Love what you wrote Madame Cutter. A clear and cogent understanding of what "The Searchers" is all about. That's why you're one of the "go to" people where Ford is concerned. Thanx for weighing in. Makes me want to watch the movie again ( which I own ) - watching a man burned with hatred...how he comes out the other side. A little changed.

Hmm...you and Rohanaka got me thinkin', maybe the Duke could have played 007 in his lean and agile years. Thank you both! Kickin' my butt and rattlin' my brain, imagination & understanding. :D
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tinker
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Re: The Searchers

Postby tinker » July 14th, 2013, 3:02 am

I watched this again for about the hundredth time. A very wet Saturday afternoon and it was on TV and the alternative was rewriting along chapter onautodidactic learning and identity and well it was an easy choice to choose to watch it.

I don't think I can ever see this film without seeing something else in it, no matter how many times I watch it.

One of the things that struck me was how on earth could the critics have missed the relationship between Martha and Ethan when it first came out. From the way she looks at him when he first gets off the horse, the way she leads him backwards into the house. Both Ethan and Martha's reaction when Aaron asked Ethan why he stayed on before the war when he wanted to go is so almost guilty. I wonder what the critics were watching when they did not see that.

Another thing that struck me this time was how close Marty and Lucy were. When Marty first comes to the table and Ethan is glaring him down its Lucy who hands Marty the bread and welcomes himn to the table. And in the background of the breakfast scene, Marty and Lucy are playing. She pulls him back into the small side room. Marty had good reason to view the girls as his sisters.

I wondered too, this time around, if Ford was not giving us a pretty good account of what went wrong between Ethan and Martha in the way he tells Laurie and Marty's story. Only when Ethan went away he did not make it back in time to stop Martha's wedding to Aaron.

Also do you wonder perhaps if Ethan had some similiar relationship with a Commanche woman as Marty did with Look, only Ethan stayed with her. The way Ethan reacts when Scar says " You speak pretty good Commanch. Someone teach you?" makes me wonder if Scar knows something. After all Ethan had implied Debbie taught Scar English with many other things.

And have you ever noticed just how much that rocking chair turns up. Ethan sits on it the first night, and again at Jorgenson's. Mose sits on it as he holds Marty back from the smokehouse. Even Look's father is sitting on a rocking chair. Then Mose sits on it both times at Jorgenson's.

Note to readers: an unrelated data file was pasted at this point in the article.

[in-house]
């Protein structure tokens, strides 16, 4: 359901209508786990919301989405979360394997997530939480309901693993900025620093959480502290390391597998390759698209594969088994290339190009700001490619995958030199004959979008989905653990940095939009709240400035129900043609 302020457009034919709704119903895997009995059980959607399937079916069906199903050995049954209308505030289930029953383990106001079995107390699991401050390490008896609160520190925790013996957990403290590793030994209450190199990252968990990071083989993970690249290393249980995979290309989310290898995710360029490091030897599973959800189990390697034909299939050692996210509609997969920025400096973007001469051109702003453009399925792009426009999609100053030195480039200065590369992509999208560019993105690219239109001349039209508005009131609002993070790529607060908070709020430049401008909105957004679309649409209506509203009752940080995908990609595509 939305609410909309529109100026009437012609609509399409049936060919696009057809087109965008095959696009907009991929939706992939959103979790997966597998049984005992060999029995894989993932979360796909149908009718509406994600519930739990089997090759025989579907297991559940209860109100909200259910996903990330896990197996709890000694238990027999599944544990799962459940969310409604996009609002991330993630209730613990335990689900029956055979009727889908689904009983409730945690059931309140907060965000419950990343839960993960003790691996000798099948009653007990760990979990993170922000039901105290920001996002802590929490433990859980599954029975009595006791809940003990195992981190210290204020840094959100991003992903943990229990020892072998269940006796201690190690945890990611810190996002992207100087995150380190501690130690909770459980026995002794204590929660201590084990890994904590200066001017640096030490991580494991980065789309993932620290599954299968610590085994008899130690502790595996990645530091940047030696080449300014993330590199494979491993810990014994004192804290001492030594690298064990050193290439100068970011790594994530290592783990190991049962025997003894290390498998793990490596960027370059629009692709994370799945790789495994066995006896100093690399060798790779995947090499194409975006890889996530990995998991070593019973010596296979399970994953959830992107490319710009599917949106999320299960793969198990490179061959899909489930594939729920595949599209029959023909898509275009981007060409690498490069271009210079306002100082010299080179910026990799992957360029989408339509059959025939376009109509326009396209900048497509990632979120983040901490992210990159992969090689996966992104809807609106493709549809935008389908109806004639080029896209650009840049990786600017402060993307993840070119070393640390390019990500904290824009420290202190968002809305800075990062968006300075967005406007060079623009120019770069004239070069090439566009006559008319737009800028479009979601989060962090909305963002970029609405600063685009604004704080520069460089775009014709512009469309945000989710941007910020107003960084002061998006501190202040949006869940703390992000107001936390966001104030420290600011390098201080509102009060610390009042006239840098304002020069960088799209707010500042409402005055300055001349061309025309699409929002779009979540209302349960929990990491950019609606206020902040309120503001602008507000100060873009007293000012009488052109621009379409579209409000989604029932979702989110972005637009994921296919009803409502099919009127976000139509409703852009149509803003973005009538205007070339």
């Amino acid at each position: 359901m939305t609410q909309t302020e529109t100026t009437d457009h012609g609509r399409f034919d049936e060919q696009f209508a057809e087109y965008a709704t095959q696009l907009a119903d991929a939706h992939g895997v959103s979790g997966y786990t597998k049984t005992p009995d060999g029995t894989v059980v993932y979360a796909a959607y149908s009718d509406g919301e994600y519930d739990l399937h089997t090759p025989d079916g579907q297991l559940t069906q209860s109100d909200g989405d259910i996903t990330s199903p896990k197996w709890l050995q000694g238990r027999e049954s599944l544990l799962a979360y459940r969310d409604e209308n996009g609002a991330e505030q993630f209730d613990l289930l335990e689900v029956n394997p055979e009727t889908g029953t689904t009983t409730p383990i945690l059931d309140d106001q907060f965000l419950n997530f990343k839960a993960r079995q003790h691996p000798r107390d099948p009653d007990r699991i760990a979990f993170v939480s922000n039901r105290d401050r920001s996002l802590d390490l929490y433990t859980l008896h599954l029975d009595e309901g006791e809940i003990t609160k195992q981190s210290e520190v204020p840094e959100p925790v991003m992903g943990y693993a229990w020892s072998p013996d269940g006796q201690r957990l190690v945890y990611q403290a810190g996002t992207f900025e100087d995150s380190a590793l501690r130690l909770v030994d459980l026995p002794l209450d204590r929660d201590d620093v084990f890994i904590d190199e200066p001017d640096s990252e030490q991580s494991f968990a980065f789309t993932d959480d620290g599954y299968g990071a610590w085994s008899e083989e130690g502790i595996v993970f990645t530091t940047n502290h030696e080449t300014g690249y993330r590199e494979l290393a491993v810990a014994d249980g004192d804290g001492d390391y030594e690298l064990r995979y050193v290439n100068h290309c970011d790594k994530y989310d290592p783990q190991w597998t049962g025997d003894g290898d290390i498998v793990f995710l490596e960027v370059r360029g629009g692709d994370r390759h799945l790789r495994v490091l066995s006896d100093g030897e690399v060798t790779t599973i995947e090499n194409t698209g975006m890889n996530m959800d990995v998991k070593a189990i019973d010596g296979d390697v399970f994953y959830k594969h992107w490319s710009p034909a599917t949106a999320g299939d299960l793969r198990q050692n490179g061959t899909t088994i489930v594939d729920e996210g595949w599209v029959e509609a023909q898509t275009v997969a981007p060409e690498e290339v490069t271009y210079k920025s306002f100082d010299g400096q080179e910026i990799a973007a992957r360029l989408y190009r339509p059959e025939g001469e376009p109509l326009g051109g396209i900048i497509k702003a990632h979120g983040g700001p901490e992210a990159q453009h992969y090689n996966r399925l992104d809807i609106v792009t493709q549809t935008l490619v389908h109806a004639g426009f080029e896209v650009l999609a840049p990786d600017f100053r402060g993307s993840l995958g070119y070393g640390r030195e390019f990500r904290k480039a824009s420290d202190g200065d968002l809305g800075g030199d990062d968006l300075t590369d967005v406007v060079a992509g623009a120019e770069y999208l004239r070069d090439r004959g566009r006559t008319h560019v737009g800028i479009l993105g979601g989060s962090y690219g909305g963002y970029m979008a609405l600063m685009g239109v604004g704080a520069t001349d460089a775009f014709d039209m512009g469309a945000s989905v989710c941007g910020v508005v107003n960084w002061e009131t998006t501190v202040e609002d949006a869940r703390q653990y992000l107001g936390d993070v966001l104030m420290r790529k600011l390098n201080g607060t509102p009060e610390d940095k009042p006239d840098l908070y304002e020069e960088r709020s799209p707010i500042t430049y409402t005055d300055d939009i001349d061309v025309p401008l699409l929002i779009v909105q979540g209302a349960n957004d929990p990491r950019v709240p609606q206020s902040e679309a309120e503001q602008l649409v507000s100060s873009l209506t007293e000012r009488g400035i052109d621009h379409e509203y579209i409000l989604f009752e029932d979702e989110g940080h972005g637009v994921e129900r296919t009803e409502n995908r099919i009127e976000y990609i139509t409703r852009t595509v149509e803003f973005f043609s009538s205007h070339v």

dee
But I, being poor, have only my dreams; I have spread my dreams under your feet; Tread softly because you tread on my dreams. (William Butler Yeats )
How did I get to Hollywood? By train. (John Ford)

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Re: The Searchers

Postby MissGoddess » July 14th, 2013, 10:19 am

i know what you mean...it's such a layered movie that we can never really touch bottom on all it contains. :)

I wondered too, this time around, if Ford was not giving us a pretty good account of what went wrong between Ethan and Martha in the way he tells Laurie and Marty's story. Only when Ethan went away he did not make it back in time to stop Martha's wedding to Aaron.


i certainly do think that there is a parallel between Ethan-Martha and Marty-Laurie. History was in danger of repeating itself, and in a way, I even think Ethan wanted to prevent that when he tried to offer Marty his share of his brother's ranch inheritance. though he couldn't bring himself to show it, he cared about Martin almost as a son, and would have preferred he stayed behind and made a home instead of gone out "wandering"...as he had done.
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Re: The Searchers

Postby JackFavell » July 14th, 2013, 10:41 am

I always see something a little different and layered in the story, tinker, you are so right.

I think there are pretty concrete connections between Marty and Ethan, right from the first scene. I can't remember who is first to escape to the porch, but directly after the movie starts, either Ethan or Marty goes to sit there, brooding, and then later, we see the other, in the same spot, with the same intent, to get out of the house because of an upset. They are alike, and I think Miss G is right, that despite his comments, Ethan is fond of Marty. He may start out riding him, but he's the one who found Marty. His emotions are complex.

What I find really interesting is how Ethan and John Ford are alike. Ford is accused always of being insensitive or racist, and also of being harsh with his 'company'. I think it's far from the truth, though with Ethan there is some shove to the darker side, his hatred of the Indians. Ford and Ethan could not express feeling without a kind of jocular cruelty, and this is actually a form of love.... in order to strengthen their protegees they ride them like the devil. If they can take it, they are kith and kin. A man wants his 'sons' to be able to take the hard knocks of life (or Hollywood).

One thing I hadn't noticed before was that rocking chair motif - great eye, tinker! I'll be watching next time for those rocking chairs.